Green Building Community
Denver to require rooftop gardens to reduce heat island effect
Posted by: Kalyani.rc // Passive House / Sustainability Enthusiast
Denver’s status as one of the nation’s most intense urban heat islands has spurred a group of activists to propose a “green roofs” ballot initiative — a measure that could animate environmentalists while mobilizing developers to fight it.
How green roofs can help:
In large cities, heat-radiating roofs and pavement often elevate temperatures several degrees in the summer heat. A 2014 analysis by Climate Central, a scientific advocacy group, found that semi-arid Denver’s average daily summertime temperature during the previous 10 years was 4.9 degrees higher than in nearby rural areas; it recorded the third-largest “heat island” effect among U.S. cities, behind Las Vegas and Albuquerque.
Advocates of green roofs — also called “living roofs” — say the increased vegetation reduces that heat effect, results in less storm-water runoff and also helps fight air pollution.
What the initiative says:
The proposal sizes up a new building based on gross floor area (excluding parking) and sets an increasing percentage of available roof space that must be covered by “green roof” components.
The required coverage proportion ranges from 20 percent for buildings between 25,000 and 50,000 square feet to 60 percent for buildings of more than 200,000 square feet.
Industrial buildings would face different requirements, while multifamily residential buildings of four stories or less would be exempt entirely. Building owners also could opt to incorporate solar panels to fulfill part of the requirement. City officials would be able to make other exceptions or allow smaller roof gardens in certain cases.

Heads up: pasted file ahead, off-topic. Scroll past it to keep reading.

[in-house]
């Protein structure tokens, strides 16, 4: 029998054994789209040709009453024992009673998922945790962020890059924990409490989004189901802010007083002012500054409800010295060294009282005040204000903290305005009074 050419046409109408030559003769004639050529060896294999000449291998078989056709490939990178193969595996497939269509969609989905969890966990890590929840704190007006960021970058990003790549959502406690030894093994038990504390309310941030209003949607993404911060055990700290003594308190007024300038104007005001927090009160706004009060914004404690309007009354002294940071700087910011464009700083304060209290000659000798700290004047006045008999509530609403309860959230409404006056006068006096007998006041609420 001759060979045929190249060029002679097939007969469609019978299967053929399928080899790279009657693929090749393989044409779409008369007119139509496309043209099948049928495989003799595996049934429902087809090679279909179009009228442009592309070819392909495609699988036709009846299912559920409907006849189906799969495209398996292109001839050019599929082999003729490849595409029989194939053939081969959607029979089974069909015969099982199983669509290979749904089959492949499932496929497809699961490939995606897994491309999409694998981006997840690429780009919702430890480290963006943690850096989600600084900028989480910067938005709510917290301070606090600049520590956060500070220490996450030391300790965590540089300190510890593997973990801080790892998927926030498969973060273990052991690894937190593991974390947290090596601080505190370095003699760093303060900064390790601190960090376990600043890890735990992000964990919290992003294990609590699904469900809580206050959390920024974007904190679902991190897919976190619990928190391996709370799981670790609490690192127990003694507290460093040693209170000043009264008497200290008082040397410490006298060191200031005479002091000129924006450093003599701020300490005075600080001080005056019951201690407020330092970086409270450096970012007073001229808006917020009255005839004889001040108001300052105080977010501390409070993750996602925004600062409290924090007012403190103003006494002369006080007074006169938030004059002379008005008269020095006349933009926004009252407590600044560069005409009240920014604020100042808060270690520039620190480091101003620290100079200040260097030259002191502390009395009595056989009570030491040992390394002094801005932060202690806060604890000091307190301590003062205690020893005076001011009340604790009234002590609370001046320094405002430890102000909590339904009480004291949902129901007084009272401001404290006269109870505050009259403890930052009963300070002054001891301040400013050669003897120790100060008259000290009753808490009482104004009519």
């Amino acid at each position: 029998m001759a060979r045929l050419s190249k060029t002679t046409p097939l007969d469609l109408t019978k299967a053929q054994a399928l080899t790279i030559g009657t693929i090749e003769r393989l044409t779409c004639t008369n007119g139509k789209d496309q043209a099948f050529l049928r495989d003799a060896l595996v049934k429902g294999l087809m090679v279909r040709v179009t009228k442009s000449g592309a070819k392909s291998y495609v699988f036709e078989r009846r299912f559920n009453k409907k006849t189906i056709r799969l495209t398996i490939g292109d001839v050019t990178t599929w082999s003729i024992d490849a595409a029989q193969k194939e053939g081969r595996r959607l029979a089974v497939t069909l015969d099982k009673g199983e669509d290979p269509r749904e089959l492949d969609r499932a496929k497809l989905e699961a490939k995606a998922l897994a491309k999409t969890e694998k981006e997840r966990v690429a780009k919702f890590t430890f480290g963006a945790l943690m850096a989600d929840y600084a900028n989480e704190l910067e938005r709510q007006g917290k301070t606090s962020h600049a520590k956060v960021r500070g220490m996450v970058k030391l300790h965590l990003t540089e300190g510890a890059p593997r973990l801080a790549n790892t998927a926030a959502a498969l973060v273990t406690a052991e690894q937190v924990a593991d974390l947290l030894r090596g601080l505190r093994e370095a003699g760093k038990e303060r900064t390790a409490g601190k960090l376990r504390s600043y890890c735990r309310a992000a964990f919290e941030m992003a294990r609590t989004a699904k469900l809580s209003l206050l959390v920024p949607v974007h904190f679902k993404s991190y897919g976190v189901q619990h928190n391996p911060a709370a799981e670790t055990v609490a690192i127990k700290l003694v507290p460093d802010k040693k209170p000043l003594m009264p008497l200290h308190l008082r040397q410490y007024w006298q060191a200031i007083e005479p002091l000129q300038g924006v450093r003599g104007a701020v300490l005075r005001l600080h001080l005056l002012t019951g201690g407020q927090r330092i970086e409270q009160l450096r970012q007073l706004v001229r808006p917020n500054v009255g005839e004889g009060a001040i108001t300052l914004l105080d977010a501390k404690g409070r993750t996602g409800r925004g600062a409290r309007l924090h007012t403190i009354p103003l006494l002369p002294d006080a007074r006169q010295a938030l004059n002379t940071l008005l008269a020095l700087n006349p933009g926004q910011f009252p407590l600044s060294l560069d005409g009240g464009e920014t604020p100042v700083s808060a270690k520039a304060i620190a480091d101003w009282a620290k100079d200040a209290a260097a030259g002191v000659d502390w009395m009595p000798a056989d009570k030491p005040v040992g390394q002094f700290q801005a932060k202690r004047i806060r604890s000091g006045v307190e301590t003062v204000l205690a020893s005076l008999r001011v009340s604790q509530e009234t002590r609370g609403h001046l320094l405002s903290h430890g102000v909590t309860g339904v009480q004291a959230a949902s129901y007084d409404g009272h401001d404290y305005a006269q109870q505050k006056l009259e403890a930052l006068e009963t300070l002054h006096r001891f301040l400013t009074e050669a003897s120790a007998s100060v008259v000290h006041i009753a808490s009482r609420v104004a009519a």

The green roof requirements also would be triggered for existing large buildings by roof replacements and additions that increase the size to 25,000 square feet or larger.
Other American cities, including Chicago, Seattle, and Portland, have tended to offer density bonuses or other incentives to encourage the incorporation of green roofs, rather than blanket requirements. Denver offers no building incentives for green roofs.
Denver updated its building code last year. The Department of Community Planning and Development was hesitant to pursue a green roof mandate.
Spokeswoman Andrea Burns said the department would prefer to give architects and engineers “the flexibility to design a roofing system that works best for their needs and their budgets” — while leaving it to builders to decide whether to incorporate green or solar components.
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